monterey pop

monterey pop

BOSTON MARATHON 1964

6d ago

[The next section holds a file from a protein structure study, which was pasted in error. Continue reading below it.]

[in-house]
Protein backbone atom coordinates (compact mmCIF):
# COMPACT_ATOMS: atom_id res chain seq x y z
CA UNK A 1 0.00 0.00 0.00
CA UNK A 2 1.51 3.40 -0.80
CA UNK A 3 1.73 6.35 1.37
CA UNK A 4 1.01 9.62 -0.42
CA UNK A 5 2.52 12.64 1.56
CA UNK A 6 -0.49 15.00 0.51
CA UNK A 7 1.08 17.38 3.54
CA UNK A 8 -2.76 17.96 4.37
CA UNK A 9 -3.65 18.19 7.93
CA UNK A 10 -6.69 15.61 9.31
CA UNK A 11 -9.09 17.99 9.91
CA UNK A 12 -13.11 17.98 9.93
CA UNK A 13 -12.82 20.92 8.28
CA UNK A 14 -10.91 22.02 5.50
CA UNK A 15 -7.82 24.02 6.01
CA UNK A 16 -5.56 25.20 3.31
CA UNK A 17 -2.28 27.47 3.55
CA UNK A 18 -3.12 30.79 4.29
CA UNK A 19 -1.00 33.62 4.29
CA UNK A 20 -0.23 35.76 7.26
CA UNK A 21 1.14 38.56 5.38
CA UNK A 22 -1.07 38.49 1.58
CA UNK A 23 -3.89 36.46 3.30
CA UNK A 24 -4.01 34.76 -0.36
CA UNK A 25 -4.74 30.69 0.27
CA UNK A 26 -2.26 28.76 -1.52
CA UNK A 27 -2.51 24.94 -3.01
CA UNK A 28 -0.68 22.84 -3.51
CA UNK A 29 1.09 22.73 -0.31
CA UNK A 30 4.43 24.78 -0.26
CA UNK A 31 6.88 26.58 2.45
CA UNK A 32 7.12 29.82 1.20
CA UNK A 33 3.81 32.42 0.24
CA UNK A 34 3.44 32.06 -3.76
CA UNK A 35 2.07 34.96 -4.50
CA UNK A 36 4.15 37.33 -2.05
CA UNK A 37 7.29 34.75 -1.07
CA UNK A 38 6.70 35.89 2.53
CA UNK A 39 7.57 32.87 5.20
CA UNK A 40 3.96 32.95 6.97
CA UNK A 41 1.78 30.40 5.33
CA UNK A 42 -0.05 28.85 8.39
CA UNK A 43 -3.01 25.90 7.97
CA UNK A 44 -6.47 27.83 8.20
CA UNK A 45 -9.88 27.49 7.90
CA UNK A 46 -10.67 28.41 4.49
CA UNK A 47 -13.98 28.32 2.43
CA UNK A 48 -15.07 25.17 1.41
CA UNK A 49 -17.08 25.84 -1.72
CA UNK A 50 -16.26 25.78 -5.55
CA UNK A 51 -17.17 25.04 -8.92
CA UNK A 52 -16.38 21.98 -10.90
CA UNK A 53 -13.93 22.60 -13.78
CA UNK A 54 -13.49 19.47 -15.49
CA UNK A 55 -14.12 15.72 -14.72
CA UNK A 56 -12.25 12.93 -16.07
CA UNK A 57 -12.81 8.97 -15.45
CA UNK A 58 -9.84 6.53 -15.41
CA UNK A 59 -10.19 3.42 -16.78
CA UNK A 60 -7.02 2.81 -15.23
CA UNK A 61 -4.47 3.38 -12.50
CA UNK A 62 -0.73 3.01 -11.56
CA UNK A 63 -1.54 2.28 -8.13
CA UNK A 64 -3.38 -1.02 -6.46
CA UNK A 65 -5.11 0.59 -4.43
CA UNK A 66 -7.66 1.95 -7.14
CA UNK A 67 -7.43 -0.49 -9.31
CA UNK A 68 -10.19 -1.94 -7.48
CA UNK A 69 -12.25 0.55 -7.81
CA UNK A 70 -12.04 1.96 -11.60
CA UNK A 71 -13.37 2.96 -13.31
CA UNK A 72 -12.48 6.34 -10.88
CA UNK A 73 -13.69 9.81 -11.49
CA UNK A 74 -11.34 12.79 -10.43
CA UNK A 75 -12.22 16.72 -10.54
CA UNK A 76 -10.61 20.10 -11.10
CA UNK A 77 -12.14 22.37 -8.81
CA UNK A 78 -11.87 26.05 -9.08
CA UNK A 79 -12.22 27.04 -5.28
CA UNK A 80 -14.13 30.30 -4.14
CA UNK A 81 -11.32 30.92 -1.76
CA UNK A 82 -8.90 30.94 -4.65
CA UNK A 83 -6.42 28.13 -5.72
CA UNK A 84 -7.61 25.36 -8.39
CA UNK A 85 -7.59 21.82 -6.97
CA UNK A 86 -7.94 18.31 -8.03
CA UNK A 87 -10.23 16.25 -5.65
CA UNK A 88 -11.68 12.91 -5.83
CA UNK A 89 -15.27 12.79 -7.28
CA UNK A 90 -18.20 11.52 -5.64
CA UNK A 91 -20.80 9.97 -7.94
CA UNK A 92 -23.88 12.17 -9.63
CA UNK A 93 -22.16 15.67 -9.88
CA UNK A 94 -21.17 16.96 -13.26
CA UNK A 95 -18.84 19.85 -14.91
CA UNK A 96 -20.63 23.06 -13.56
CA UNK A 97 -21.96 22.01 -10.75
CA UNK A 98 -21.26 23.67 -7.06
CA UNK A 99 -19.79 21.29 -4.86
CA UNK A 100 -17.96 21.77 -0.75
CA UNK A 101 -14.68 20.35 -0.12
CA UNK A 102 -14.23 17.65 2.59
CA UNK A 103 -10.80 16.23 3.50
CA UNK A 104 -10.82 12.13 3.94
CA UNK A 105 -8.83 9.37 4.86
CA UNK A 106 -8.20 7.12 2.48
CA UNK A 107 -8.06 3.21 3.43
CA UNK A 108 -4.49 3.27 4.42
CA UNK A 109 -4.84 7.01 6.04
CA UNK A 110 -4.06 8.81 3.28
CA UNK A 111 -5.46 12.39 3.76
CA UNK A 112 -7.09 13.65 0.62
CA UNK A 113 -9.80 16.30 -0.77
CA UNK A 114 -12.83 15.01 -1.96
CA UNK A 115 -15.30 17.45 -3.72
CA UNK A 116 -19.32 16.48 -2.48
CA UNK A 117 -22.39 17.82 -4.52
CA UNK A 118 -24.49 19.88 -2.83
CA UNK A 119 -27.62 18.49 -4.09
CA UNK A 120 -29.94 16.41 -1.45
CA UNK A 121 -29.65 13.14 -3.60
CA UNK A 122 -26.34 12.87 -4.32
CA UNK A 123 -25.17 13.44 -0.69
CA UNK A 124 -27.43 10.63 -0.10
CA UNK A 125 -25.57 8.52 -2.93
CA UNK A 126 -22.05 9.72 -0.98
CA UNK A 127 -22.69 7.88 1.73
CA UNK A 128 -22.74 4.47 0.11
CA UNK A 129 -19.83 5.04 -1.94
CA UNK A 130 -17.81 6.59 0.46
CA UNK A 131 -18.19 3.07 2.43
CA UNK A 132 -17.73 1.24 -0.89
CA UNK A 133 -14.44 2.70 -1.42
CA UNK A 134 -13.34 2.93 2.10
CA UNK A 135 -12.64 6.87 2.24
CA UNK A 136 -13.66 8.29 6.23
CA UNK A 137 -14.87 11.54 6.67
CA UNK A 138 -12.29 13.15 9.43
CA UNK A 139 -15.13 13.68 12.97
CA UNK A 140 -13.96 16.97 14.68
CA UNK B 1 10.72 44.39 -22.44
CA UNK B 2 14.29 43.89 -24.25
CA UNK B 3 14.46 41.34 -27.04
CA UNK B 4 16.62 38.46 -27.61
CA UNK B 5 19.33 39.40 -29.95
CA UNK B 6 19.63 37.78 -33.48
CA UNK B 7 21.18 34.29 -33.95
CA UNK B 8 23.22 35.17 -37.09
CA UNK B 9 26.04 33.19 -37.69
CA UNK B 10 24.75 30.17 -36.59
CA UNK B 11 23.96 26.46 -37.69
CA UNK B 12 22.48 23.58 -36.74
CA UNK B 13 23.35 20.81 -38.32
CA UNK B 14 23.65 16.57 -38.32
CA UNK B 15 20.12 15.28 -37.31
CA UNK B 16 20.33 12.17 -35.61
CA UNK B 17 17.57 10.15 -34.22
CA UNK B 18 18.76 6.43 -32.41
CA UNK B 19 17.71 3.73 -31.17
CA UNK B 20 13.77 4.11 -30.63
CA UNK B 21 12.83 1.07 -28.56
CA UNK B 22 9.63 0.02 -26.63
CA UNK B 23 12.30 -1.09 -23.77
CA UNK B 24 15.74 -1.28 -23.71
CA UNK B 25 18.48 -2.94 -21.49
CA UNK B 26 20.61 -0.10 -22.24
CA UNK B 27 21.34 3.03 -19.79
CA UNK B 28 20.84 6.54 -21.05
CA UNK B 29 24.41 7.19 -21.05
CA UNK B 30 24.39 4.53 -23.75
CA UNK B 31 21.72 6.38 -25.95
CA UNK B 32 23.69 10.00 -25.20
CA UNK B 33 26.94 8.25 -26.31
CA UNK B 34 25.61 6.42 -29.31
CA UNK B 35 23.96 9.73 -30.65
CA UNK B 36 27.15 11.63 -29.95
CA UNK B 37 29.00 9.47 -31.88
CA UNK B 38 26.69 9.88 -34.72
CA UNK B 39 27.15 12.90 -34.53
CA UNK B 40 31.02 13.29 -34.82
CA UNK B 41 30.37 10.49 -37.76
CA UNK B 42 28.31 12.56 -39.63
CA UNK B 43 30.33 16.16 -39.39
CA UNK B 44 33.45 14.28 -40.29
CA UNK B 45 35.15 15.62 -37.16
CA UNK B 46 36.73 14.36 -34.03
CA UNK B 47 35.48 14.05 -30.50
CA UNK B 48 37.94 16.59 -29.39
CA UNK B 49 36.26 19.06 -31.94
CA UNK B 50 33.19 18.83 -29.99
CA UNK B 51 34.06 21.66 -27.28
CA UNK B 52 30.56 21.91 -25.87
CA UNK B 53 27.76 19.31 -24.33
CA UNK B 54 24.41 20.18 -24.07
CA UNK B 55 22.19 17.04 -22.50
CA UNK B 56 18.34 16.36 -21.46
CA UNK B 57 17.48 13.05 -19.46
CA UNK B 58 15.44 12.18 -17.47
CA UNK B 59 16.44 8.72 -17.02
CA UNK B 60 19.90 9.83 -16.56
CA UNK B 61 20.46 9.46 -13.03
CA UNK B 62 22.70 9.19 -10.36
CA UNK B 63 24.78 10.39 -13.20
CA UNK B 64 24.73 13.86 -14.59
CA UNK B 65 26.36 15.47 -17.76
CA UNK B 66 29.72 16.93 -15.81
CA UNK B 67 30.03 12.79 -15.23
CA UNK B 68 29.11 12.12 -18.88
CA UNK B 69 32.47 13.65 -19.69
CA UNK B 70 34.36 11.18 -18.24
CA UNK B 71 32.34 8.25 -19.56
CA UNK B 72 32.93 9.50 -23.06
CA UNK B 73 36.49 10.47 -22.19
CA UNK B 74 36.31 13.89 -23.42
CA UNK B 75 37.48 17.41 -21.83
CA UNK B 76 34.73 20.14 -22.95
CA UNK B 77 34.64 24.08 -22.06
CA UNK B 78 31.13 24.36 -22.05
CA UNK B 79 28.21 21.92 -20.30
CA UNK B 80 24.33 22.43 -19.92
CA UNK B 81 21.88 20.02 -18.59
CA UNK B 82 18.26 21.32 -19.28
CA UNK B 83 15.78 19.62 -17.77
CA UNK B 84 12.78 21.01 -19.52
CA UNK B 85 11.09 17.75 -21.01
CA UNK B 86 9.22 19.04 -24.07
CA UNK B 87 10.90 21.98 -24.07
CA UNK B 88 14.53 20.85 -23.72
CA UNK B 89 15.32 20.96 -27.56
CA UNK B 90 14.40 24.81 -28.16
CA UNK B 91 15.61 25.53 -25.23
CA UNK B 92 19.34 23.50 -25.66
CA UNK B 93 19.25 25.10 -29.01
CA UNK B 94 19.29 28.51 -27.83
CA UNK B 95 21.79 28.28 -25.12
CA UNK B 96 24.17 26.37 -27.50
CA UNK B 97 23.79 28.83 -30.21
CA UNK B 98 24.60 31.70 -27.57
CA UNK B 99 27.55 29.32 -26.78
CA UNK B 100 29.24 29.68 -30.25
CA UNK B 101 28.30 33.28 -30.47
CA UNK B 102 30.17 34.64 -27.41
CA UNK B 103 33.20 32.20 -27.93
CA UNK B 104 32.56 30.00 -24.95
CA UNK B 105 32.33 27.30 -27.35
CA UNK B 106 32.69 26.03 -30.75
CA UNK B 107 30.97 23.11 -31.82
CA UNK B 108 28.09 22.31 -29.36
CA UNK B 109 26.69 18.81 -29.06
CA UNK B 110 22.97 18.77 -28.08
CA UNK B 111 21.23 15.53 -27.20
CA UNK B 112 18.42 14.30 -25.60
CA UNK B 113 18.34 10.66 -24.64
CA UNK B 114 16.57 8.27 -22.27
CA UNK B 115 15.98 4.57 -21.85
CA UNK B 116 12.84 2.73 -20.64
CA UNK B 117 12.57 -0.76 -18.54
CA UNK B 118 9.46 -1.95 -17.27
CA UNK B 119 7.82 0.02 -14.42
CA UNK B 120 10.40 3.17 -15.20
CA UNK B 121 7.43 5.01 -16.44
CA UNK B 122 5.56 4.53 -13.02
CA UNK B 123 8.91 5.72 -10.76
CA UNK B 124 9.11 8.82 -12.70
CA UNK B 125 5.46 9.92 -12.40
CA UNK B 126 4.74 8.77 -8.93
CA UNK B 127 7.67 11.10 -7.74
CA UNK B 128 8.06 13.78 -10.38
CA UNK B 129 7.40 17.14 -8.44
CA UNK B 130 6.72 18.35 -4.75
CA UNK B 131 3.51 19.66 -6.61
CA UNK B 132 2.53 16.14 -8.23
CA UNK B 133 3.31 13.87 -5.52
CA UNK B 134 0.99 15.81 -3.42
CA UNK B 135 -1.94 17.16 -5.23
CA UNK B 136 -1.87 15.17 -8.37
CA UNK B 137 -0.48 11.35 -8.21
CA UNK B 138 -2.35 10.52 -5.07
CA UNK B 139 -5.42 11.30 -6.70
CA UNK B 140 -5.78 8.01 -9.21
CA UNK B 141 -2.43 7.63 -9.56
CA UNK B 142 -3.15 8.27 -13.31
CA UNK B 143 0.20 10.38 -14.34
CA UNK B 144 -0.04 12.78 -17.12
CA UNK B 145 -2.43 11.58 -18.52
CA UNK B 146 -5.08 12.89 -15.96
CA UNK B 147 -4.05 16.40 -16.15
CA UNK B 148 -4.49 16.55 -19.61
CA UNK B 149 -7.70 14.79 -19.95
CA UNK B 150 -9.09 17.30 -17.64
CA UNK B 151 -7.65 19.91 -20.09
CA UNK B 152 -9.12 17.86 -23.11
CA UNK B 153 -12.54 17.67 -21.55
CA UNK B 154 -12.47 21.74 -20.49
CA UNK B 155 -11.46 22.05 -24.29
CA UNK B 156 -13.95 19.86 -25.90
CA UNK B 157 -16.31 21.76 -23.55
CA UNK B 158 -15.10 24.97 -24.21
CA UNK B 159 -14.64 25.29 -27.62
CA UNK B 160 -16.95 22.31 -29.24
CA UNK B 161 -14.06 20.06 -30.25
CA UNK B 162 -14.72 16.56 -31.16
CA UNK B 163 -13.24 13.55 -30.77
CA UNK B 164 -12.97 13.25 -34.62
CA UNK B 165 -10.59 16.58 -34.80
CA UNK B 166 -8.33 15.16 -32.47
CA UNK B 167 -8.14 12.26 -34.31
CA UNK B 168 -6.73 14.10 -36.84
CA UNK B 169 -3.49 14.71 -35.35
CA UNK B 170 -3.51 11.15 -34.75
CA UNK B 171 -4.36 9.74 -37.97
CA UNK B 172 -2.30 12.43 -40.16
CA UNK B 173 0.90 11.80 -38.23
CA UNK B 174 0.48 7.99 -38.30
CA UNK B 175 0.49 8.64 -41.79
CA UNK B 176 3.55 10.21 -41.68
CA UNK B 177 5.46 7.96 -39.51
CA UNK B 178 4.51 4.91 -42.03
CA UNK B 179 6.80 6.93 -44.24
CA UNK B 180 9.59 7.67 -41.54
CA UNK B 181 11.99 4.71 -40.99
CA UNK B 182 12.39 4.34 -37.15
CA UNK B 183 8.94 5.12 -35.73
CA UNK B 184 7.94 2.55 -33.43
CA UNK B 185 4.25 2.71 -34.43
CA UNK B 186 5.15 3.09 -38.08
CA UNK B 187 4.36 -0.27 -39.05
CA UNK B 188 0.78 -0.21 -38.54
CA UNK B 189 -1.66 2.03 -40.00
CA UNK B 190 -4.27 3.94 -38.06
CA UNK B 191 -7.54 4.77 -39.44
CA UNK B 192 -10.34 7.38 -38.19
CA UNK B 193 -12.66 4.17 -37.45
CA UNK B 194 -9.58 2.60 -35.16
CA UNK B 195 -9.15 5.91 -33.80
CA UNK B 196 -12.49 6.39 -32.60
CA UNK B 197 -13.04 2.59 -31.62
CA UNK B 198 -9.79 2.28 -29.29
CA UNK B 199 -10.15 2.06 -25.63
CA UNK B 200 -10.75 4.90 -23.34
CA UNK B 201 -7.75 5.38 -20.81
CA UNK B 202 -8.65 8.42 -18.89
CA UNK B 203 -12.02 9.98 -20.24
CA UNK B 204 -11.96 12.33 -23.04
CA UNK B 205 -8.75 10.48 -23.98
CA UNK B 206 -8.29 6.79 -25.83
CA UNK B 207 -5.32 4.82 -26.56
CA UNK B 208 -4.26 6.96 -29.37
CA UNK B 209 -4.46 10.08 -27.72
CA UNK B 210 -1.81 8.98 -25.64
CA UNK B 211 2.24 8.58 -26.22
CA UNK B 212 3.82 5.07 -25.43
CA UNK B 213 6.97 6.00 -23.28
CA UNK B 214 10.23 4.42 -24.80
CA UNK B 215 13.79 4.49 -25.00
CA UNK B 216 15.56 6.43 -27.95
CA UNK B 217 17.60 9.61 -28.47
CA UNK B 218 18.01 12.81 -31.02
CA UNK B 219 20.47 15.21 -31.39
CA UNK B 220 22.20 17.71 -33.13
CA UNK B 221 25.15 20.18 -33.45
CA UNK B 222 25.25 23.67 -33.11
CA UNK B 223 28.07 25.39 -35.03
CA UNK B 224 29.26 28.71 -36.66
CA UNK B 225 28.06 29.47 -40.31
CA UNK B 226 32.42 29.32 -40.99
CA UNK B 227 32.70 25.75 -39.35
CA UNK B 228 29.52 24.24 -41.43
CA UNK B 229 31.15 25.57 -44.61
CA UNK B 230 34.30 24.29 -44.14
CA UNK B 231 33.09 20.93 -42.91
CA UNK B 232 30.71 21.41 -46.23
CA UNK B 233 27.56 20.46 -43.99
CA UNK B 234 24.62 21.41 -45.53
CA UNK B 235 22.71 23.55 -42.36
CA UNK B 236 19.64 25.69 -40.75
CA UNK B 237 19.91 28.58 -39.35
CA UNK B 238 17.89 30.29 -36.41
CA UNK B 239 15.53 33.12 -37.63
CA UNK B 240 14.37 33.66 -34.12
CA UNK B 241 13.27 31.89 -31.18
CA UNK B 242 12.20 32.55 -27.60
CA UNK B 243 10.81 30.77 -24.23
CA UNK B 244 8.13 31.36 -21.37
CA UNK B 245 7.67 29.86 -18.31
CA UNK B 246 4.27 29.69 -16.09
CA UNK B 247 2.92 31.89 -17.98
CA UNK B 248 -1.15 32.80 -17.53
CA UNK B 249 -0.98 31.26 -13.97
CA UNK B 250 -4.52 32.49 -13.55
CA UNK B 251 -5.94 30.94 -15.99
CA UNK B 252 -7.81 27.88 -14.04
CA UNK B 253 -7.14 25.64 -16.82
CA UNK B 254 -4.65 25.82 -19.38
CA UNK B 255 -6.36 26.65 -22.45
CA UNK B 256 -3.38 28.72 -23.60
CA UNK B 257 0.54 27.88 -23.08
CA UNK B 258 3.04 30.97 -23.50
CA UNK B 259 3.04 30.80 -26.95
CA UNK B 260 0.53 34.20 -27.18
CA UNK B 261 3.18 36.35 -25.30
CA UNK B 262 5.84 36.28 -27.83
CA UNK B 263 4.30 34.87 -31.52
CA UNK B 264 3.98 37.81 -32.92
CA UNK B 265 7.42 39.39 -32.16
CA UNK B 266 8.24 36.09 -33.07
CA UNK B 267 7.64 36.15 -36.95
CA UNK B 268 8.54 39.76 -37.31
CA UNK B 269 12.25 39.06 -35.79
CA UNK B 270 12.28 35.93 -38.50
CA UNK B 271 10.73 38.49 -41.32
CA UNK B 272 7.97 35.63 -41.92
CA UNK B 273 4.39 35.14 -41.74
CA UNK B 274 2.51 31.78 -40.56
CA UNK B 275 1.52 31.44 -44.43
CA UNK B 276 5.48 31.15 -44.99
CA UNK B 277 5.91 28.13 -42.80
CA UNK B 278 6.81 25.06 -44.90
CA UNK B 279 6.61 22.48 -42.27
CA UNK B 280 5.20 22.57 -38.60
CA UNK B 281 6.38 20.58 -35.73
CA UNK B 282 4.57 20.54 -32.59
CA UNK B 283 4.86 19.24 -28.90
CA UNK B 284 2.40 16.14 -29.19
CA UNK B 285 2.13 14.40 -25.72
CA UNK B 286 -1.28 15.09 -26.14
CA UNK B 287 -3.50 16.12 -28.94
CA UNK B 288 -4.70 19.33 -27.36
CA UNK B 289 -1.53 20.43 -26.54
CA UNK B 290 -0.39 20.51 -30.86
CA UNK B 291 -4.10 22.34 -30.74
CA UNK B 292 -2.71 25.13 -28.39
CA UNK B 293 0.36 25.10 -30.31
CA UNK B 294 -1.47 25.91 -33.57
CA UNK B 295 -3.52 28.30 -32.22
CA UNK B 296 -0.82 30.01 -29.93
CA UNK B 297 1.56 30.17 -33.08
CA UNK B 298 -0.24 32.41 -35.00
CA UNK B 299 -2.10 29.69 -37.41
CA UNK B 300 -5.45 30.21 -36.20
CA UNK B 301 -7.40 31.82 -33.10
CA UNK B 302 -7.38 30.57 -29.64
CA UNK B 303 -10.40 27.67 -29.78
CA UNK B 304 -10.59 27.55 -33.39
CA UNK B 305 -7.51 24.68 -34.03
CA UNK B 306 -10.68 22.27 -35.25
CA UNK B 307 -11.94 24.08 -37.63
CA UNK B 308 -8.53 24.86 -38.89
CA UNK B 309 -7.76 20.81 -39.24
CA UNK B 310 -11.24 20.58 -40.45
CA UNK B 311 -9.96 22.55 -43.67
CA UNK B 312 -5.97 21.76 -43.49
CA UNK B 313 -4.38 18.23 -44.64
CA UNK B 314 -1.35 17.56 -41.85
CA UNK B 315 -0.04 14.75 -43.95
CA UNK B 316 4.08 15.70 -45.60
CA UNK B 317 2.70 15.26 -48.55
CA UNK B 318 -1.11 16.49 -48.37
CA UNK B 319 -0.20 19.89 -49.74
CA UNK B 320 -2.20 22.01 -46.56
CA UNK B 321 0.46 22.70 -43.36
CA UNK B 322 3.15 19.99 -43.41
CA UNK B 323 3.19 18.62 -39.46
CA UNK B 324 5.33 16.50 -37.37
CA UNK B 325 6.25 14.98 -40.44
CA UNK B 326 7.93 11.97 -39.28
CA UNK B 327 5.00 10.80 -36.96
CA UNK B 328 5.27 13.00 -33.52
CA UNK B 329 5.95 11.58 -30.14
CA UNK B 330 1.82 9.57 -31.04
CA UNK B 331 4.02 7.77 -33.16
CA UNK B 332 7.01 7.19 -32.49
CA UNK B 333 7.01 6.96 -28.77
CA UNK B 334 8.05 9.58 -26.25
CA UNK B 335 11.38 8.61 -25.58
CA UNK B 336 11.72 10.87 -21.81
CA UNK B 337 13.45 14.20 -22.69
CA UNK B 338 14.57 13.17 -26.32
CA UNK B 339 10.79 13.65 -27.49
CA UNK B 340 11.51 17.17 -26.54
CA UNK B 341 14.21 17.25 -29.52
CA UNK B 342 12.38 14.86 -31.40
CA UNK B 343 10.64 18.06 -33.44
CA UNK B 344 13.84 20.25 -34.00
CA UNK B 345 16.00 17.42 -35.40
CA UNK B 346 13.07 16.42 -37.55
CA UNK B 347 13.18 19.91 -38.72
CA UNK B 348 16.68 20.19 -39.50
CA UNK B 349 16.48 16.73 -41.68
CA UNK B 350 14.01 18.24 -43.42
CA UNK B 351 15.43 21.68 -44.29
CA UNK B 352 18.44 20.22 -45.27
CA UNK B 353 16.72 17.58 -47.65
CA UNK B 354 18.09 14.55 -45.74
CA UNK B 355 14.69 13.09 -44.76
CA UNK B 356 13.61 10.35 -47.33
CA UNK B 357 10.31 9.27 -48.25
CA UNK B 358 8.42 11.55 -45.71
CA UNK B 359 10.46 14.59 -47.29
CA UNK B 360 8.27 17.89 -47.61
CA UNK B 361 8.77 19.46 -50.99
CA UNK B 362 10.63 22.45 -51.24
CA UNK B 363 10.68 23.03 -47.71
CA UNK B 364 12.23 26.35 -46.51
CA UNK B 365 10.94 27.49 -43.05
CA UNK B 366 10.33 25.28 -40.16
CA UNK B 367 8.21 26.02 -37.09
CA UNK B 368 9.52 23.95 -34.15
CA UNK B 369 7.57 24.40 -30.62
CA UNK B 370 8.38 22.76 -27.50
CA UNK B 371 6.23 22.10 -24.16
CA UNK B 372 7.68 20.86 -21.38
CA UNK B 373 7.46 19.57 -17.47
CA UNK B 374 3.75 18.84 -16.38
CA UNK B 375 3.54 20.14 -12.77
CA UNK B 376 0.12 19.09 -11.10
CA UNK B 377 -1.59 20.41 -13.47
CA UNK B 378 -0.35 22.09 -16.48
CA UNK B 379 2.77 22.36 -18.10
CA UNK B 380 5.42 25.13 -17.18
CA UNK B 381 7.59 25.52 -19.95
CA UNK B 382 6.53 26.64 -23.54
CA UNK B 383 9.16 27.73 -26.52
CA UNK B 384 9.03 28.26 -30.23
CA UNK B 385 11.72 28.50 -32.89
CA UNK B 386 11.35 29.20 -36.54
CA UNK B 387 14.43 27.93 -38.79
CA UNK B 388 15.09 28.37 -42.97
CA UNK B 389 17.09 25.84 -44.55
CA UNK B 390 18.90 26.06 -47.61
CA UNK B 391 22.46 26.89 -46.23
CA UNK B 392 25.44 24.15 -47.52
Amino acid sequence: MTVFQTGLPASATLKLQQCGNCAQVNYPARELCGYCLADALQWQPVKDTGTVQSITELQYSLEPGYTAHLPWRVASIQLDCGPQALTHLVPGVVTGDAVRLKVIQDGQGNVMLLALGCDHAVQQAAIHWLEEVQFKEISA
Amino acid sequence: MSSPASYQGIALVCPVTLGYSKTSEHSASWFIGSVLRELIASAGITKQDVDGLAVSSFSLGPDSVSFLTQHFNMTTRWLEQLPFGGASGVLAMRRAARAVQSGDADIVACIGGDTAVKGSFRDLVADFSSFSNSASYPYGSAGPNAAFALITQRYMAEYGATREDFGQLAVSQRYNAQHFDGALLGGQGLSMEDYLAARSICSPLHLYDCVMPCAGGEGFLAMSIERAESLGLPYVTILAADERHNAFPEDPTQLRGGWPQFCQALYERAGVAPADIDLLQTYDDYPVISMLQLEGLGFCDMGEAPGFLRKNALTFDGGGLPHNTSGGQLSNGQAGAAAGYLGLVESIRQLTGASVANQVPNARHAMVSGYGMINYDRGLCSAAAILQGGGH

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When Erich Segal died in April of 2010, I remembered a short film for which I had supplied the music. In 1965, as a graduate student at Harvard, I was the only composer in Leon Kirchner's seminar who was interested in composing music for film. While putting the finishing touches to the score for FLATLAND, supervised by animator John Hubley, the inventor of Mr. Magoo, Bob Gardner, the Director of the Film Study Center at Harvard popped his head into the studio and asked if I could supply a short film score for his current documentary, MARATHON. I said sure. Since two of the performers I had for FLATLAND were excellent jazz musicians I decided to do a quick improvisatory soundtrack. Guitarist Stanley Silverman could play anything and percussionist Fred Buda was one of the best jazz drummers I ever heard. All that remained was for me to call my old friend bassist John Neves to complete the group while I played piano. I watched the rushes and made some notes for a head arrangement. We had the track recorded in less than an hour. Soon the film was broadcast on WGBH, Boston's groundbreaking PBS TV Station. Then it disappeared until recently. Robert Gardner, now in his eighties, has collected numerous awards as an anthropologist and filmmaker. He is currently engaged with a number of film, video and book projects with Studio 7 Arts, his company in Cambridge MA. His most memorable films include Dead Birds (1964), Rivers of Sand (1975), and Forest of Bliss (1986). The assistant director, Joyce Chopra went on to direct many films for general release and for TV. Her films include Smooth Talk (1985), The Last Cowboy [TV 2003] and Fire in Our Hearts (2012). Erich Segal went on to write Love Story, the screenplay for Yellow Submarine, as well as influential texts in classics, his chosen field. He was a professor at Yale and a visiting professor at several universities including Princeton and Oxford. He died of a heart attack following many years of suffering from Parkinson's disease. Walter Hewlett, also a runner in this marathon, was an undergraduate at Harvard in 1964. A man of many noteworthy accomplishments, he has been chairman of the William and Flora Hewlett Foundation since 1994. D. A. Pennebaker, also in his eighties, is the legendary cinematographer/documentarian of such films as Don't Look Back (1967), Monterey Pop (1968) and The War Room (1993). Marathon and Don't Look Back were completed in the same year (1965). -David Borden, Ithaca, NY July, 2010